We dropped down onto I-80 for a while, then onto I-25. Outside of Denver I stopped and picked up a hitchhiker—in those days you could still do so without worrying your hair off. Today, not so much. I remember he was a young kid, maybe eighteen, wiry build, red-faced and fast-talking. He reminded me at once of Robert Fripp, the lead guitarist of King Crimson—a spitting image of the man. He was on his way to see his girlfriend in Los Angeles. I told him I could get him to San Francisco, and he could head south from there. He agreed and got on the back of my bike. He was clearly tripping, wildly gesturing at the passing landscape and various birds along the way, not making a whole lot of sense. Said he’d taken two tabs of acid that morning. It showed. Told me his name was Brendon. He worked in some hardware store in Nome, Alaska. I didn’t ask why his girlfriend lived in L.A. and he lived up in the boonies of Alaska. Different strokes for different folks. I mean, there are hardware stores in L.A., too.
The One-Horse Town
The caravan headed into Utah, and we stopped for the night at the border in a small town I’ve forgotten the name of. We camped in a deserted, wind-swept campground. Brendon and I went into the town, which consisted of a one-block main street with houses nestled up behind the two or three buildings. The kind of place you rolled into, put your brakes on and you were already out of town. Still, in a dilapidated park we scored some tabs of acid. It was that easy back in the day. Freaks were everywhere, even out here in nowhere, where the people live somewhere.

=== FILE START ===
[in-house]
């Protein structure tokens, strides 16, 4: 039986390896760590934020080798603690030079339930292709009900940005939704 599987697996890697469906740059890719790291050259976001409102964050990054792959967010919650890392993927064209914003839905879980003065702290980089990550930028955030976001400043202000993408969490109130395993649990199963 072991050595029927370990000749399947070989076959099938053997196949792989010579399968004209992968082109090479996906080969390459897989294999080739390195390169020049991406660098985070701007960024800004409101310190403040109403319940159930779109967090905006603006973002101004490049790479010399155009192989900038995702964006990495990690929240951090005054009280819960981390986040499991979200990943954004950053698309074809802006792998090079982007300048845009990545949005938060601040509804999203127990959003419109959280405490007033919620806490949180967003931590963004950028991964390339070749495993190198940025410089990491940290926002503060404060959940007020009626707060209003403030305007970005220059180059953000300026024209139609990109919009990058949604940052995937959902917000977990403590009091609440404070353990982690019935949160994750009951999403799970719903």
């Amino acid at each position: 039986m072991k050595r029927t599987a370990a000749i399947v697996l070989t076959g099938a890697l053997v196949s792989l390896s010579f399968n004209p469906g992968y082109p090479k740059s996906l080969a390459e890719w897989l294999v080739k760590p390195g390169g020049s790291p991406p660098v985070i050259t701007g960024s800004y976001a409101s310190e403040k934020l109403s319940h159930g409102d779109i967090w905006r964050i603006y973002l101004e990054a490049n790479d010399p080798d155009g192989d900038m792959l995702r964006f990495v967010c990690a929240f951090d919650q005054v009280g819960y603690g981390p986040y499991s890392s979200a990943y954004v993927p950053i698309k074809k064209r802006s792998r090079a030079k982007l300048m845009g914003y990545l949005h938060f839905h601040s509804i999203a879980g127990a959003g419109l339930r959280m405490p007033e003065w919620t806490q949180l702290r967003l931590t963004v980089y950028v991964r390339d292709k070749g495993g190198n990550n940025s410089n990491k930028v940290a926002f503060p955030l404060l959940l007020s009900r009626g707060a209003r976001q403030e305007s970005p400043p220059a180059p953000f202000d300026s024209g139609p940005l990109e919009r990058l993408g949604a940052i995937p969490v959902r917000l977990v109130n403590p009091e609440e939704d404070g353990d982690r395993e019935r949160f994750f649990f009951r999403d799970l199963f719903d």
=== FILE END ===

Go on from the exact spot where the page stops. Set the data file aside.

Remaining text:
My Bike, My Awe
We all dropped the acid that night. I remember running out into a field and staring down a cow, thinking I was a medicine man with horns coming out of the top of my forehead. The cow regarded me with indifference, turned and meandered away past a massive haystack I thought was a giant leering at me from the shadows. I stayed up all night and didn’t feel tired the next morning. The LSD was strong, and I was still flying when I got on my bike at sunrise. Out on the road the pavement turned into a snake and wound its way around me. My Triumph was the perfect worldly device, propelling me from inside to outside and back again. Without the bike, I wouldn’t be here now, wouldn’t be experiencing these new people in this new, novel way. The motorcycle enriched me, made it possible to create this time I was living. Without it I wouldn’t be heading to California. I was a hog-riding fool, picking up the pieces of my outward experiences and putting back them together inside my head, then throwing them out again. Haight-Ashbury lay ahead of me, grinning like the Cheshire Cat stoned on Acapulco Gold.
Up Next: Haight-Ashbury and the Summer of Love